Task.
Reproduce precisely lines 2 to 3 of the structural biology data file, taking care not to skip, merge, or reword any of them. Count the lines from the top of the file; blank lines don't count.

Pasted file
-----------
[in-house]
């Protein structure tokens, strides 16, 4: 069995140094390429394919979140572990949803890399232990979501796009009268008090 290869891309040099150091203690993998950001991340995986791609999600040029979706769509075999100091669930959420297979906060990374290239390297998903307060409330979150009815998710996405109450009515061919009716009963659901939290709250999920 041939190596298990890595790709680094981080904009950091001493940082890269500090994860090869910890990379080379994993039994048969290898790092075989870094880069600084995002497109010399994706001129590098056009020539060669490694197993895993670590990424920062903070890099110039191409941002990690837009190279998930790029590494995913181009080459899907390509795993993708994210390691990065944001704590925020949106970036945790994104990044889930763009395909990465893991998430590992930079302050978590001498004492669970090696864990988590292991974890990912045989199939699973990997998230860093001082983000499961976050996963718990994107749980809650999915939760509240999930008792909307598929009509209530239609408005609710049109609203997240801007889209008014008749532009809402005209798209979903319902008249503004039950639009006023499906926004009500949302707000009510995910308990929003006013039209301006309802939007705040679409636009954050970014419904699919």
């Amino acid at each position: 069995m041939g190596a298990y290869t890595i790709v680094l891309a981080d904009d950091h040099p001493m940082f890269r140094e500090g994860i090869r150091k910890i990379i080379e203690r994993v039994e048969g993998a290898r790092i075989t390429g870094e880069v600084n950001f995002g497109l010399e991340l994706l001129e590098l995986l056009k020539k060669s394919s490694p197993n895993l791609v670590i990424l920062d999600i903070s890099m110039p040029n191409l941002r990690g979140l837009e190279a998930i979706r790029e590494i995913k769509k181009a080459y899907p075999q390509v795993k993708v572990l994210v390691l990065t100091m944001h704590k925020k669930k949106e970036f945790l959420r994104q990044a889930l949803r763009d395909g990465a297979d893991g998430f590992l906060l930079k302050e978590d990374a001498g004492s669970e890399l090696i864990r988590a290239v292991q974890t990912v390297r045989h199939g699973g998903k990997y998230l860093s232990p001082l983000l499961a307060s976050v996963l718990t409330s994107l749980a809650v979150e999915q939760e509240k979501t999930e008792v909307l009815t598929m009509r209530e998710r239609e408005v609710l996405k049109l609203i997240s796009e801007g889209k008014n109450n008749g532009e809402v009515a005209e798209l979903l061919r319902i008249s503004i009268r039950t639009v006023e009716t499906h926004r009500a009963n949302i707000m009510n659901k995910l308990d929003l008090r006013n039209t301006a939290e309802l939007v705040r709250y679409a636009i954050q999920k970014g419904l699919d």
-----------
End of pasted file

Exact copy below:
């Protein structure tokens, strides 16, 4: 069995140094390429394919979140572990949803890399232990979501796009009268008090 290869891309040099150091203690993998950001991340995986791609999600040029979706769509075999100091669930959420297979906060990374290239390297998903307060409330979150009815998710996405109450009515061919009716009963659901939290709250999920 041939190596298990890595790709680094981080904009950091001493940082890269500090994860090869910890990379080379994993039994048969290898790092075989870094880069600084995002497109010399994706001129590098056009020539060669490694197993895993670590990424920062903070890099110039191409941002990690837009190279998930790029590494995913181009080459899907390509795993993708994210390691990065944001704590925020949106970036945790994104990044889930763009395909990465893991998430590992930079302050978590001498004492669970090696864990988590292991974890990912045989199939699973990997998230860093001082983000499961976050996963718990994107749980809650999915939760509240999930008792909307598929009509209530239609408005609710049109609203997240801007889209008014008749532009809402005209798209979903319902008249503004039950639009006023499906926004009500949302707000009510995910308990929003006013039209301006309802939007705040679409636009954050970014419904699919």
């Amino acid at each position: 069995m041939g190596a298990y290869t890595i790709v680094l891309a981080d904009d950091h040099p001493m940082f890269r140094e500090g994860i090869r150091k910890i990379i080379e203690r994993v039994e048969g993998a290898r790092i075989t390429g870094e880069v600084n950001f995002g497109l010399e991340l994706l001129e590098l995986l056009k020539k060669s394919s490694p197993n895993l791609v670590i990424l920062d999600i903070s890099m110039p040029n191409l941002r990690g979140l837009e190279a998930i979706r790029e590494i995913k769509k181009a080459y899907p075999q390509v795993k993708v572990l994210v390691l990065t100091m944001h704590k925020k669930k949106e970036f945790l959420r994104q990044a889930l949803r763009d395909g990465a297979d893991g998430f590992l906060l930079k302050e978590d990374a001498g004492s669970e890399l090696i864990r988590a290239v292991q974890t990912v390297r045989h199939g699973g998903k990997y998230l860093s232990p001082l983000l499961a307060s976050v996963l718990t409330s994107l749980a809650v979150e999915q939760e509240k979501t999930e008792v909307l009815t598929m009509r209530e998710r239609e408005v609710l996405k049109l609203i997240s796009e801007g889209k008014n109450n008749g532009e809402v009515a005209e798209l979903l061919r319902i008249s503004i009268r039950t639009v006023e009716t499906h926004r009500a009963n949302i707000m009510n659901k995910l308990d929003l008090r006013n039209t301006a939290e309802l939007v705040r709250y679409a636009i954050q999920k970014g419904l699919d």